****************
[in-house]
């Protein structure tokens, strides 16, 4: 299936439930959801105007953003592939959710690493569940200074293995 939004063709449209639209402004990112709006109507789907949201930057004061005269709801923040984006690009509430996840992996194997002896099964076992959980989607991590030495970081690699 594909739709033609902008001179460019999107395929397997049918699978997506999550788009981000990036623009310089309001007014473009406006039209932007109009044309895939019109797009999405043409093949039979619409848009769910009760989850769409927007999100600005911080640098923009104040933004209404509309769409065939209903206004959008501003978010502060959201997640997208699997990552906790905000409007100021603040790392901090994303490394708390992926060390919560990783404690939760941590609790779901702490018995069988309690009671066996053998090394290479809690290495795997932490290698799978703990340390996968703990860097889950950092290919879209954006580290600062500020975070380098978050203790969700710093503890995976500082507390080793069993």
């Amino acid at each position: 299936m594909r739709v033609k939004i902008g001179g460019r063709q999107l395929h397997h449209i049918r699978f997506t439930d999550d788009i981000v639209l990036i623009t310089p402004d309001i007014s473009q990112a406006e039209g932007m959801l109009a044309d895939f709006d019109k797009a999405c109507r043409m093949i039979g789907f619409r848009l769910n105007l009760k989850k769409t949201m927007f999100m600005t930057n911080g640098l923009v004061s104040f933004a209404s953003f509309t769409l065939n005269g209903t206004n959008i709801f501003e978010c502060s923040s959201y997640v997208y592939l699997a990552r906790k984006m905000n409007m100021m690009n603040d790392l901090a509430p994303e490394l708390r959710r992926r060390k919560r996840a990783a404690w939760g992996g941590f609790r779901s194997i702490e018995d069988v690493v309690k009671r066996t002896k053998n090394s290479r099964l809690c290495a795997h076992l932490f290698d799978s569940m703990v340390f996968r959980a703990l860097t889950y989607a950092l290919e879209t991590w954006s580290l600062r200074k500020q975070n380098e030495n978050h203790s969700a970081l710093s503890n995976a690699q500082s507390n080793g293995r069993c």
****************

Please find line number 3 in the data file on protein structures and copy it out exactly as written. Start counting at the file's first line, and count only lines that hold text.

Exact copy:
């Amino acid at each position: 299936m594909r739709v033609k939004i902008g001179g460019r063709q999107l395929h397997h449209i049918r699978f997506t439930d999550d788009i981000v639209l990036i623009t310089p402004d309001i007014s473009q990112a406006e039209g932007m959801l109009a044309d895939f709006d019109k797009a999405c109507r043409m093949i039979g789907f619409r848009l769910n105007l009760k989850k769409t949201m927007f999100m600005t930057n911080g640098l923009v004061s104040f933004a209404s953003f509309t769409l065939n005269g209903t206004n959008i709801f501003e978010c502060s923040s959201y997640v997208y592939l699997a990552r906790k984006m905000n409007m100021m690009n603040d790392l901090a509430p994303e490394l708390r959710r992926r060390k919560r996840a990783a404690w939760g992996g941590f609790r779901s194997i702490e018995d069988v690493v309690k009671r066996t002896k053998n090394s290479r099964l809690c290495a795997h076992l932490f290698d799978s569940m703990v340390f996968r959980a703990l860097t889950y989607a950092l290919e879209t991590w954006s580290l600062r200074k500020q975070n380098e030495n978050h203790s969700a970081l710093s503890n995976a690699q500082s507390n080793g293995r069993c």